I cut myself shaving. A little bit of blood slides down my upper lip into my mouth. I curse under my breath and run water over my old, rarely used razor as if the wet will somehow sharpen the blade. I drag the steel under my nose, splash water onto my face, and look in the mirror. My chin looks like a butt. I hate shaving. But I have to do it because I’ve promised two of my co-workers I will wear makeup for one whole work week.
I like to consider myself a person who is down for anything. I have 13 tattoos, I constantly change my hairstyle, and I foolishly rocked piercings and blonde tips deep into my college years. The only thing that’s stayed consistent about my appearance is how I dress, in a uniform of boots, jeans, and button-up shirts. I generally feel confident no matter how I look, so when the beauty editors of BuzzFeed’s Life team approached me about this makeup experiment, I had no reservations. The experiment would be simple: Wear makeup all week, Monday through Friday, with more makeup being added each day. How hard could it be?
And then came day one.
First thing in the morning on Monday, my co-worker (and defacto makeup artist for the week) Augusta leans over and runs what feels like a broom through my eyelashes. “This’ll really make your eyes stand out,” she says. Day one is all about keeping it simple. A few swipes of Benefit’s They’re Real mascara and a little Fake Up concealer under the eyes. Nothing fancy.
Augusta finishes elongating my eyelashes, a photographer snaps a few pictures, and I walk out into the office.
The first person I see is my boss. I put out my hand for a handshake and he takes it, saying, “Now I know what you looked like in kindergarten.” If he notices anything other than my lack of beard, he doesn’t say a word. This happens all day. Meetings. Sitting at my desk. Going to the kitchen for froyo. Multiple people comment on my lack of facial hair, “Can you please tell your dad to come to work?” quips one co-worker. But not a single person mentions my eye makeup.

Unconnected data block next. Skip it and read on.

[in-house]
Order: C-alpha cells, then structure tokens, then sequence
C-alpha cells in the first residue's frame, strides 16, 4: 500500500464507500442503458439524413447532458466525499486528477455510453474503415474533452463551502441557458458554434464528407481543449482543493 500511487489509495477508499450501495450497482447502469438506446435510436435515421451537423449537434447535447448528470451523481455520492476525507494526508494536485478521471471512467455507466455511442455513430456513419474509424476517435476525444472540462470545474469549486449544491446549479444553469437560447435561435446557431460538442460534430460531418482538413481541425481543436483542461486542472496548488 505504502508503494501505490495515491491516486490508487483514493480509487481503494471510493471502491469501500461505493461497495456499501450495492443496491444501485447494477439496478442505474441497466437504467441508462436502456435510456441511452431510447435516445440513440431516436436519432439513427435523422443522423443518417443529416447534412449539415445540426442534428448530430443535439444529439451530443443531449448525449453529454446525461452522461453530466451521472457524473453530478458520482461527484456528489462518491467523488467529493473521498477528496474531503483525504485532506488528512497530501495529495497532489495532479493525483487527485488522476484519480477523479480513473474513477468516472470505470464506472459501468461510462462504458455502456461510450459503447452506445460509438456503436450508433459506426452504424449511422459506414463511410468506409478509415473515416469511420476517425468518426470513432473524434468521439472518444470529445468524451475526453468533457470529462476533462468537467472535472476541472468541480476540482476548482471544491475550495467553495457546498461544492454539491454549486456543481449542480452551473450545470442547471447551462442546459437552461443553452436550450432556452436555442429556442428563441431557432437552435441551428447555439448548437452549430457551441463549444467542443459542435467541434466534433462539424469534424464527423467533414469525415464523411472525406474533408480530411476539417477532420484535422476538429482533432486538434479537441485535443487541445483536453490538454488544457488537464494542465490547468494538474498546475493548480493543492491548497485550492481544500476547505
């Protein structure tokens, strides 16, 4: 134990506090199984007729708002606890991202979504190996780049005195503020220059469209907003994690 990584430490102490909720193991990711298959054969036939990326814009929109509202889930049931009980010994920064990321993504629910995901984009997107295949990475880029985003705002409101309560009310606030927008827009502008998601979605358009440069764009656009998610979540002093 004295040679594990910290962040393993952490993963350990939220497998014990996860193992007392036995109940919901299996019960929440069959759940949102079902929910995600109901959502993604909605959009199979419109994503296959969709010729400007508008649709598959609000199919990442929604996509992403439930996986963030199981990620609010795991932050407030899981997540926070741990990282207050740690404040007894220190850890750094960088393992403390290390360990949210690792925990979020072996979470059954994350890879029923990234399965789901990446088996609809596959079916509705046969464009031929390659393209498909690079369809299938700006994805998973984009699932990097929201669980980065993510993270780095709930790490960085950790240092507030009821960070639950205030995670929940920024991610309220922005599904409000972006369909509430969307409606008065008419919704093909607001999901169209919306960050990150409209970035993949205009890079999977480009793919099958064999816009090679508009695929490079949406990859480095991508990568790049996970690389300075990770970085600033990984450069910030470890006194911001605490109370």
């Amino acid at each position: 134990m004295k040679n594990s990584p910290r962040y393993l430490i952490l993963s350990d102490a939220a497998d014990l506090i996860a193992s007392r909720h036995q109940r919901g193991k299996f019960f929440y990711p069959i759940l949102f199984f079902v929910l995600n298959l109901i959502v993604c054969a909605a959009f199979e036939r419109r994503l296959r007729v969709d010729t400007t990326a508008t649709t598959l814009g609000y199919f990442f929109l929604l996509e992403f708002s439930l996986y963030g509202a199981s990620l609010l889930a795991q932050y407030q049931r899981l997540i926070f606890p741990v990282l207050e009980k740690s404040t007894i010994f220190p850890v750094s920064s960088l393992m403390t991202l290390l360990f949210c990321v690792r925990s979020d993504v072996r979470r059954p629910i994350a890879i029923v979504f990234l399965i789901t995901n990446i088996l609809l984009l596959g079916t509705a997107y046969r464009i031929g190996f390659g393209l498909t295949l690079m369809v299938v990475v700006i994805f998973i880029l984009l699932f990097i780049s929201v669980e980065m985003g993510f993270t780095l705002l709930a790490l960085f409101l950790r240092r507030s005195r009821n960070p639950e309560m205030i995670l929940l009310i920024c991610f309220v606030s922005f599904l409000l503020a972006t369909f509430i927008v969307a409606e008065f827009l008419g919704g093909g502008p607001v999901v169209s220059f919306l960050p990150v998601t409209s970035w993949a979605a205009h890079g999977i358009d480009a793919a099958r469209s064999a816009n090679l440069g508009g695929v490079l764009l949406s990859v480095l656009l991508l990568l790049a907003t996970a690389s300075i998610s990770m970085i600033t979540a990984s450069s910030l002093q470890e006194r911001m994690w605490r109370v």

WHICH IS INSANE! Halfway through the day I go into the men’s room and look at my face. How does nobody notice this? My eyelashes look like black thorns sprouting from my eyelids; the contrast makes my irises glow an unfamiliar bright green. The area around my eyes seems smooth and featureless — weirdly, all I can think is that I look like an American Girl doll. My office is a diverse one, populated by folks with all kinds of backgrounds and beliefs and interests. I figured my wearing makeup would be accepted pretty quickly, and I definitely assumed people would notice the difference from the get-go.
I don’t know if I like my makeup or not, but I sure as hell notice it. How does nobody else?
“Why did you shave?”
I didn’t tell my girlfriend that I would be wearing makeup for the week. So when I come home after work, she only grills me about being baby-smooth.
“Notice anything else?” I ask. She doesn’t, until I start batting my eyelashes.